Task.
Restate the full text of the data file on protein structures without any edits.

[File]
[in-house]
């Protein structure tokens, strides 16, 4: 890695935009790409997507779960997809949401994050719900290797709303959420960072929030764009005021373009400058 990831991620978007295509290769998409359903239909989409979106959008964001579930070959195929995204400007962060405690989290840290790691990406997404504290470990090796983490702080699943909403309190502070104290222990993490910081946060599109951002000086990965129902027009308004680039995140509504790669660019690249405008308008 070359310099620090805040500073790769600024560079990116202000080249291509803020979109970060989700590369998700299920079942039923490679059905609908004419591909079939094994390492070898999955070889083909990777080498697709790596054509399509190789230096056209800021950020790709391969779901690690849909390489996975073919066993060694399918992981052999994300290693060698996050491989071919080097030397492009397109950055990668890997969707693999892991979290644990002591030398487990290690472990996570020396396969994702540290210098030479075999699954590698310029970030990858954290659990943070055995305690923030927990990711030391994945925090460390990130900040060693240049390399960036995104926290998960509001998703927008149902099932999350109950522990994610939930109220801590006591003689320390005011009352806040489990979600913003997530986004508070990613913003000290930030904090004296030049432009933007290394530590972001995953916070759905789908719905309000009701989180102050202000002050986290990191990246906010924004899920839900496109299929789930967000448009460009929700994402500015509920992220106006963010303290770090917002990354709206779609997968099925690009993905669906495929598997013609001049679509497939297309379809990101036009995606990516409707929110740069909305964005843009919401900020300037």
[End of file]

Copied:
[in-house]
């Protein structure tokens, strides 16, 4: 890695935009790409997507779960997809949401994050719900290797709303959420960072929030764009005021373009400058 990831991620978007295509290769998409359903239909989409979106959008964001579930070959195929995204400007962060405690989290840290790691990406997404504290470990090796983490702080699943909403309190502070104290222990993490910081946060599109951002000086990965129902027009308004680039995140509504790669660019690249405008308008 070359310099620090805040500073790769600024560079990116202000080249291509803020979109970060989700590369998700299920079942039923490679059905609908004419591909079939094994390492070898999955070889083909990777080498697709790596054509399509190789230096056209800021950020790709391969779901690690849909390489996975073919066993060694399918992981052999994300290693060698996050491989071919080097030397492009397109950055990668890997969707693999892991979290644990002591030398487990290690472990996570020396396969994702540290210098030479075999699954590698310029970030990858954290659990943070055995305690923030927990990711030391994945925090460390990130900040060693240049390399960036995104926290998960509001998703927008149902099932999350109950522990994610939930109220801590006591003689320390005011009352806040489990979600913003997530986004508070990613913003000290930030904090004296030049432009933007290394530590972001995953916070759905789908719905309000009701989180102050202000002050986290990191990246906010924004899920839900496109299929789930967000448009460009929700994402500015509920992220106006963010303290770090917002990354709206779609997968099925690009993905669906495929598997013609001049679509497939297309379809990101036009995606990516409707929110740069909305964005843009919401900020300037």